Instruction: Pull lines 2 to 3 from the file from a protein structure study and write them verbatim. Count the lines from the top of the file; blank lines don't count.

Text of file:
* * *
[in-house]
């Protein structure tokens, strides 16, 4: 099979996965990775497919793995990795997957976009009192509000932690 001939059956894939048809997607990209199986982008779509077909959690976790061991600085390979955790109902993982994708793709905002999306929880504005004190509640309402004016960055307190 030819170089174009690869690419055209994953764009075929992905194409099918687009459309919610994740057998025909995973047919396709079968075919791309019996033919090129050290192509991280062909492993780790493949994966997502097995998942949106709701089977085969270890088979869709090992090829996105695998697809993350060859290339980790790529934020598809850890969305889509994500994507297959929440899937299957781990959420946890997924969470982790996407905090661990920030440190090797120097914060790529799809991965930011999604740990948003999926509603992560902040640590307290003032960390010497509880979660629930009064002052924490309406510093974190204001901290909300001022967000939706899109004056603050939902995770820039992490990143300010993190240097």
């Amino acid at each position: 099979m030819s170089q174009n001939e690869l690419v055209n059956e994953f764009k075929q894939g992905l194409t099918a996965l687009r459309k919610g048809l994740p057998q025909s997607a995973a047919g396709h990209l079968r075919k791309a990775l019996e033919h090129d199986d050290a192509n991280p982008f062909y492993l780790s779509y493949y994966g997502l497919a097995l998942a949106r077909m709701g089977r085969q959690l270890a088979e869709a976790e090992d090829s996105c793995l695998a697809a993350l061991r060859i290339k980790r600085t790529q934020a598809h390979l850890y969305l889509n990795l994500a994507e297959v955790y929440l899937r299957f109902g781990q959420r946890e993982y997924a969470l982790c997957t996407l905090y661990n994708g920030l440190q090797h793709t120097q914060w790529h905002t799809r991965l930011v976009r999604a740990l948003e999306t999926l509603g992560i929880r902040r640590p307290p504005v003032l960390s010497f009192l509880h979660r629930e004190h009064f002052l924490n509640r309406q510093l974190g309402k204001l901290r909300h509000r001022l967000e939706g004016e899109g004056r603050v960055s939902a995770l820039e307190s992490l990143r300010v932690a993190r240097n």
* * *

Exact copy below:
């Protein structure tokens, strides 16, 4: 099979996965990775497919793995990795997957976009009192509000932690 001939059956894939048809997607990209199986982008779509077909959690976790061991600085390979955790109902993982994708793709905002999306929880504005004190509640309402004016960055307190 030819170089174009690869690419055209994953764009075929992905194409099918687009459309919610994740057998025909995973047919396709079968075919791309019996033919090129050290192509991280062909492993780790493949994966997502097995998942949106709701089977085969270890088979869709090992090829996105695998697809993350060859290339980790790529934020598809850890969305889509994500994507297959929440899937299957781990959420946890997924969470982790996407905090661990920030440190090797120097914060790529799809991965930011999604740990948003999926509603992560902040640590307290003032960390010497509880979660629930009064002052924490309406510093974190204001901290909300001022967000939706899109004056603050939902995770820039992490990143300010993190240097």
């Amino acid at each position: 099979m030819s170089q174009n001939e690869l690419v055209n059956e994953f764009k075929q894939g992905l194409t099918a996965l687009r459309k919610g048809l994740p057998q025909s997607a995973a047919g396709h990209l079968r075919k791309a990775l019996e033919h090129d199986d050290a192509n991280p982008f062909y492993l780790s779509y493949y994966g997502l497919a097995l998942a949106r077909m709701g089977r085969q959690l270890a088979e869709a976790e090992d090829s996105c793995l695998a697809a993350l061991r060859i290339k980790r600085t790529q934020a598809h390979l850890y969305l889509n990795l994500a994507e297959v955790y929440l899937r299957f109902g781990q959420r946890e993982y997924a969470l982790c997957t996407l905090y661990n994708g920030l440190q090797h793709t120097q914060w790529h905002t799809r991965l930011v976009r999604a740990l948003e999306t999926l509603g992560i929880r902040r640590p307290p504005v003032l960390s010497f009192l509880h979660r629930e004190h009064f002052l924490n509640r309406q510093l974190g309402k204001l901290r909300h509000r001022l967000e939706g004016e899109g004056r603050v960055s939902a995770l820039e307190s992490l990143r300010v932690a993190r240097n």